Navratri: Reddappa Naidu’s deities


Think meditation, think temple traditions, the power of the ritual, the understanding of a goddess being akin to a relic. Throw in the education of algebra and geometry and logic -you get the deeper sanctum of abstraction and then look at the goddess -you get the Deity series of a brilliant artist from South India belonging to the Madras School called Reddappa Naidu.

There is very little written on Reddappa the artist who decided to zone in on deities and create a stellar abstract series that echoed the voice of balance and harmony born of the inner spirit. The first time I saw Reddappa Naidu was at Taj Mahal Hotel in Mansingh Road in Delhi at a suite in which my cousin Nina Pillai was staying.

Tangible to intangible

This Deity image was of a Durga created with a darkened countenance but you could clearly make out her vahana the lion and the hands. Reddappa divides the space on the frame in order to create his own dynamics of transforming the tangible goddess into an intangible abstracted form that hints and whispers the esoteric elegance of the goddess.

Scholars state that tangible gods/goddesses are deities that can directly interact with devotees and can act more like individual characters in your setting. The repetition of the chant, the repetition of the image both become important characteristics in the moment of combustion. Reddappa uses the physical form to create his own island of transience. Its almost as if the Deity exists in her own space within the mantra of her own magic.

It is the many horizontal planes that fuse to become one that speaks to us about the ethos and the essence. Take Reddappa’s second deity image Goddess Invincible 1956, which was sold at Pundole’s as part of the Glenberra Museum Sale. This oil on canvas laid on board is yet another beauty. Interestingly Raddappa’s Deities were abstract but in a softly surreal way. Josef James in an essay states:

‘He is engaged with the concept of space. Reddappa Naidu in his ‘Deity’ pictures interprets space as that which is permeated by the presence of an anthropomorphic divinity… he has begun to see space as that which a live being is one with. This state of oneness has a perfectly spontaneous inner formation which provides the ground for all that is present and possible.’ (Joseph James, ‘Metaphysical Content in Recent Contemporary Indian Painting’, Lalit Kala Contemporary 12 & 13, April-September 1971, p. 31)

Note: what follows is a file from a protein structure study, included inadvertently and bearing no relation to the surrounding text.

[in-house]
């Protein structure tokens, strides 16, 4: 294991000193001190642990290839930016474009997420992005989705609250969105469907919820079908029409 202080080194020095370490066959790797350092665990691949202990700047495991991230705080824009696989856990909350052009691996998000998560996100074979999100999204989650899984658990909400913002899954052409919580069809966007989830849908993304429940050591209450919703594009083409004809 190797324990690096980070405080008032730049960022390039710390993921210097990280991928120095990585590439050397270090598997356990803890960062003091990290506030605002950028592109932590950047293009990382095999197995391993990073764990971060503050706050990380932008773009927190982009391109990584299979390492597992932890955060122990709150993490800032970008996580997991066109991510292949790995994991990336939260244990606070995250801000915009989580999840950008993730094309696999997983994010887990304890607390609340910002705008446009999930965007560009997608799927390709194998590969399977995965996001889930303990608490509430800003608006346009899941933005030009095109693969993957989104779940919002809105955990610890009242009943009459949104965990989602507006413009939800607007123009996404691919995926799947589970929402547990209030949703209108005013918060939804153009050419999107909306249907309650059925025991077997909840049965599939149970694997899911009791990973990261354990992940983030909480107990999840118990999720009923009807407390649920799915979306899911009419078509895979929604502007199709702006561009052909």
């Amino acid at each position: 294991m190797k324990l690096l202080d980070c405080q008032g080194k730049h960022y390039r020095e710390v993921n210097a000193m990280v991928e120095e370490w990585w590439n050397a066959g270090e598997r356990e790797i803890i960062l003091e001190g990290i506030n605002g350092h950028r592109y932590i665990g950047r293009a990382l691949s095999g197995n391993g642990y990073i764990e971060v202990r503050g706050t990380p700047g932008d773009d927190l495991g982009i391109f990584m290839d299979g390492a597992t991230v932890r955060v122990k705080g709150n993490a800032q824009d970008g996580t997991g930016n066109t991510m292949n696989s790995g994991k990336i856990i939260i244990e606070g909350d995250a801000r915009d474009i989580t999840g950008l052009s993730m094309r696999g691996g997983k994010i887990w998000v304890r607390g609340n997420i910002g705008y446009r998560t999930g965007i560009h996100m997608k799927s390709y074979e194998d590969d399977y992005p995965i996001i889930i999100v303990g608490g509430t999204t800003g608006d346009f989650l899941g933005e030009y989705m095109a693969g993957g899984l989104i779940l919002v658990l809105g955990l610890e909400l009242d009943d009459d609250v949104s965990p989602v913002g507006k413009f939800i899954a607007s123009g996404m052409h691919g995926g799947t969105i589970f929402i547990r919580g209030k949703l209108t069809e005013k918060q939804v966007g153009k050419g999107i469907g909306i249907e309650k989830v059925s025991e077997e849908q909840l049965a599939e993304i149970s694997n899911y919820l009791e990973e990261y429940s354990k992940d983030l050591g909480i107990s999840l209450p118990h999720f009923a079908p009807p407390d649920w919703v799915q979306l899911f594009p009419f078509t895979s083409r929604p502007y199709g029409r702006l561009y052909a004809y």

But these two Deities possess more than just a divine dignity, they have an established alignment, a passionately powerful personality, and other individualised character traits. This second work is embellished within the structural frame of a decorative arch as well as tiny mirror bits on the dress. Reddappa brings alive the seamless spirit that dwells between tangible and intangible shores. If the first image is a colourative contour with tiny triangles as an adoration of an aura the second is more solid colours of blue and scarlet.

Mystic and magical

Scholars state that inspiration for tangible gods derives from hero/heroine myths found throughout world history. In these stories, a hero (or a group of heroes) manages to defeat a great evil, survive a perilous journey, or learn some moral lesson through the aid and interference of gods. Indian mythology is as popular as Greco-Roman mythology, such as the legend of Hercules or the Iliad and Odyssey epics. In Indian mythology -the gods and goddesses of the pantheon, Durga takes on an evocative and motive saga in the battle between good and evil. Durga is worshipped particularly during the time of the Navratri festival and Reddappa’s Deity images brings Durga alive.

Reddappa also draws our attention to the

the fact that while science is an invention of the West, to the same extent that meditation traditions come out of East-mathematics is as old as the Vedas, as old as Indian history. And abstraction in art is born out of the mathematics of the mind. Reddappa suggests that there are many gods and goddesses but it is the spirit that sustains the power of manifestation of a goddess. It’s like the genre of birds or rocks or species.

There are different kinds but there is also a rock-like feature or a bird-like ascension or uplifting quality. In creating a Durga out of the contours of his own abstraction Reddappa plays with scattering as well as focus of contours and colours. He personifies symbolism onto tiny elements, he believes in imagined physical incantations and translates them into islands of spirituality. For him, his belief in the ritual of prayer and the goddess was an instrument for understanding and communicating abstraction. Then Durga is not a moral, not just a metaphysical being but an immortal, mystic, spiritual signature.

Reddappa connects Hinduism as a secular religion that emphasizes the connections between the unique nature of all things good and evil, gods and goddesses, contrasting paradoxes that unite the world rather than divide. When we study the abstraction in both these images and look at Durga’s darkened countenance and appreciate the abstraction we realise that the god-worship mindset is not orthodox, in fact, it is more adaptable and more amenable to the dictums of knowledge and modern-day standardization procedures. This is why the greatest scientists in the world have been believers of Durga too.

DISCLAIMER : Views expressed above are the author’s own.

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